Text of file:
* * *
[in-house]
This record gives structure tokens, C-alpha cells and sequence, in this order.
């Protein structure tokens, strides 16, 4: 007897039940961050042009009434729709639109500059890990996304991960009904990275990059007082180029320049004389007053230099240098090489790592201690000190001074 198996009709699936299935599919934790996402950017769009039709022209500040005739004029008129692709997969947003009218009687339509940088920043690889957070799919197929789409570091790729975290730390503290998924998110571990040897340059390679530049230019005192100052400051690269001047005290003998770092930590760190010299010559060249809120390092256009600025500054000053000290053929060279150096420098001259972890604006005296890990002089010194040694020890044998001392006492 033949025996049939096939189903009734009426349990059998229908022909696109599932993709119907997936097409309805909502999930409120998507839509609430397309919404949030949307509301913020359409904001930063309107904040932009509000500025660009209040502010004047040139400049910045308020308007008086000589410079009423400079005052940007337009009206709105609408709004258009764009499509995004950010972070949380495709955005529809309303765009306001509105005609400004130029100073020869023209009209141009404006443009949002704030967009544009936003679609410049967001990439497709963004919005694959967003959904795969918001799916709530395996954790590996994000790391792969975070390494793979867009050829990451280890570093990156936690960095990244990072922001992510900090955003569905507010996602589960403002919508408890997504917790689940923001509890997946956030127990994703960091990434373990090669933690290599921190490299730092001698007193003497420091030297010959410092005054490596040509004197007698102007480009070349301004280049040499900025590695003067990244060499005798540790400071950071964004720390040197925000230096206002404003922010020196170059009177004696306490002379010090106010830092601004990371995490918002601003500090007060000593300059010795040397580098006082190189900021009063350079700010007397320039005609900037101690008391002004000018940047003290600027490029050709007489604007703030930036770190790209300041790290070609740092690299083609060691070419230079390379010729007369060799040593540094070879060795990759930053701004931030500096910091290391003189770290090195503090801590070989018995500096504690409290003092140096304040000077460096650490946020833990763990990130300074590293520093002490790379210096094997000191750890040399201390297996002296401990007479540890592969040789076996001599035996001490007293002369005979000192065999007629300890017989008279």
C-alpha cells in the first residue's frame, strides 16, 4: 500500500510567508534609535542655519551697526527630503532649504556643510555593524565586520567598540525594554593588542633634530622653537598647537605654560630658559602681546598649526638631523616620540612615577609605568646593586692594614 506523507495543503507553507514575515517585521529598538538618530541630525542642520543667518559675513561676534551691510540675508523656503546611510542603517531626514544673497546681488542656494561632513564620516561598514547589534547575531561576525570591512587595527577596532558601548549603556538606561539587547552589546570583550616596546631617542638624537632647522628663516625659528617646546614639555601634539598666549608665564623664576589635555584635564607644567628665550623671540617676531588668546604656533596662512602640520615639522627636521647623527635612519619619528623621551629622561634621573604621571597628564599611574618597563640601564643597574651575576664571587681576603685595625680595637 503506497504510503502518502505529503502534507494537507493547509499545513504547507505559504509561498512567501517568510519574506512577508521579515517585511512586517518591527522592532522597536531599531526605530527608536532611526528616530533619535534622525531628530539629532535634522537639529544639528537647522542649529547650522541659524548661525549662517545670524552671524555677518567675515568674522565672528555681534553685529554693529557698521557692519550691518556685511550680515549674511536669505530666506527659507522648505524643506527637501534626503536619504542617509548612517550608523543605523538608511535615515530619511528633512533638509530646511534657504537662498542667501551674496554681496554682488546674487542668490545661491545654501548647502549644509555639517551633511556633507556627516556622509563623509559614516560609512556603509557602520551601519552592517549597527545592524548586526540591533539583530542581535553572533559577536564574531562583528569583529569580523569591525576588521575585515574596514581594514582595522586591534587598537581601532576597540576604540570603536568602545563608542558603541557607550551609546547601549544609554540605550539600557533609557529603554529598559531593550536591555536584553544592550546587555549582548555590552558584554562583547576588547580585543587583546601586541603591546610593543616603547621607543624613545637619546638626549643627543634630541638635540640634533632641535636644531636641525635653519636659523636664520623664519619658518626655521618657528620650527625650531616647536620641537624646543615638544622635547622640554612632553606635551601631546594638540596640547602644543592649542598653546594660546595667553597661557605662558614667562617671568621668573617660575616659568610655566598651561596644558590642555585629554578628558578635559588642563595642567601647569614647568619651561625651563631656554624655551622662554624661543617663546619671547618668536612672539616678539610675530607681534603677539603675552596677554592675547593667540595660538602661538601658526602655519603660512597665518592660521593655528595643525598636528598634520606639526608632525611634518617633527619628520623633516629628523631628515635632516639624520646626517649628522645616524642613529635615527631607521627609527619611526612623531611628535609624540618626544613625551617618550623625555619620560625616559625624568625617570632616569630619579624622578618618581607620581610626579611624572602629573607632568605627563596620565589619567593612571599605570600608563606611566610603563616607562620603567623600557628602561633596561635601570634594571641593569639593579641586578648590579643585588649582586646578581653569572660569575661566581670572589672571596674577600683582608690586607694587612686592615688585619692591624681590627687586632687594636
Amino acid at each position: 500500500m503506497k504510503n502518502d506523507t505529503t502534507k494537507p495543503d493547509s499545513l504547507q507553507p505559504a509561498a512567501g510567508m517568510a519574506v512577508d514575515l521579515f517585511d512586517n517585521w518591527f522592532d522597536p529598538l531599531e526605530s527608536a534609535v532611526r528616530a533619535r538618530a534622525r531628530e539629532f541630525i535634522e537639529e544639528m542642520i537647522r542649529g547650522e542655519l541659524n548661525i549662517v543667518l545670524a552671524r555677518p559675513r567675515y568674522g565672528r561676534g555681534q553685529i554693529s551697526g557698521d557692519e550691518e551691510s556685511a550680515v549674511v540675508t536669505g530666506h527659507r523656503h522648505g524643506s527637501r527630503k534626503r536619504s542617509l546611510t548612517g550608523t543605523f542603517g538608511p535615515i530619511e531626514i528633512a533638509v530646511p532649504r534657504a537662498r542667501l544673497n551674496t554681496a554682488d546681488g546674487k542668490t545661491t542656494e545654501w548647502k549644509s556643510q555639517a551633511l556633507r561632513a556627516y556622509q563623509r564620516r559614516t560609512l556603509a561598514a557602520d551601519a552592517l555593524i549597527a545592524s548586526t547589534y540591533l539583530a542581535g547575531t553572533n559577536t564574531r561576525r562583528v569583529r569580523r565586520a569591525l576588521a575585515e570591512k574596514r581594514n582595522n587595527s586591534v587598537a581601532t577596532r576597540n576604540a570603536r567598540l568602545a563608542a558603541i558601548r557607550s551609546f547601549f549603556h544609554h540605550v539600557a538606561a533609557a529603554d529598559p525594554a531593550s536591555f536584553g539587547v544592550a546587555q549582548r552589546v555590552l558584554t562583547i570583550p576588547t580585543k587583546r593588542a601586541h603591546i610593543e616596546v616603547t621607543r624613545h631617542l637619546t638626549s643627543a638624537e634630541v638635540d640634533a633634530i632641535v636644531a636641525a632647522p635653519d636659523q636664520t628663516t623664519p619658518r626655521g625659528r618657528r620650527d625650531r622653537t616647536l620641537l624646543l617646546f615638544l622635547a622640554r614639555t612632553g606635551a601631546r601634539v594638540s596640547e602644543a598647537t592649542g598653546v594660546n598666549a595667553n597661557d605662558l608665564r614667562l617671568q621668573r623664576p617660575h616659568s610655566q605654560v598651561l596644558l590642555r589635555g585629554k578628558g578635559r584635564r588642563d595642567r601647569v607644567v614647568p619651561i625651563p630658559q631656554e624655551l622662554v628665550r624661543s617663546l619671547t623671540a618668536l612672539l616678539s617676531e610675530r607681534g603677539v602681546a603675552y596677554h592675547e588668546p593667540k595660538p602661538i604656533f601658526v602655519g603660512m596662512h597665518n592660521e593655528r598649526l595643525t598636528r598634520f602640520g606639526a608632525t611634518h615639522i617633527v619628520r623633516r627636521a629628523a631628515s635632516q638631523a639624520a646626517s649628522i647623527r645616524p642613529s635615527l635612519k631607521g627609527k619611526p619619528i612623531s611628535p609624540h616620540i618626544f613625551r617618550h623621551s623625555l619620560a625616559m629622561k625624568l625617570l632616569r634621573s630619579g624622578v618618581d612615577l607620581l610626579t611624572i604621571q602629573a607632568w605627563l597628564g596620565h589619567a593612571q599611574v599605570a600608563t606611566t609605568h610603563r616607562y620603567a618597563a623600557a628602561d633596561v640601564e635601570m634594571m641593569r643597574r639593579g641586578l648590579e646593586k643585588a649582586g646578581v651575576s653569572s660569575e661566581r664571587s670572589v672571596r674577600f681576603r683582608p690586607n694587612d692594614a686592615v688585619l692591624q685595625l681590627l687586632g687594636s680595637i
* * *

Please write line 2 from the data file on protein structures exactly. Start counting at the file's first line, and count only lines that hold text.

This record gives structure tokens, C-alpha cells and sequence, in this order.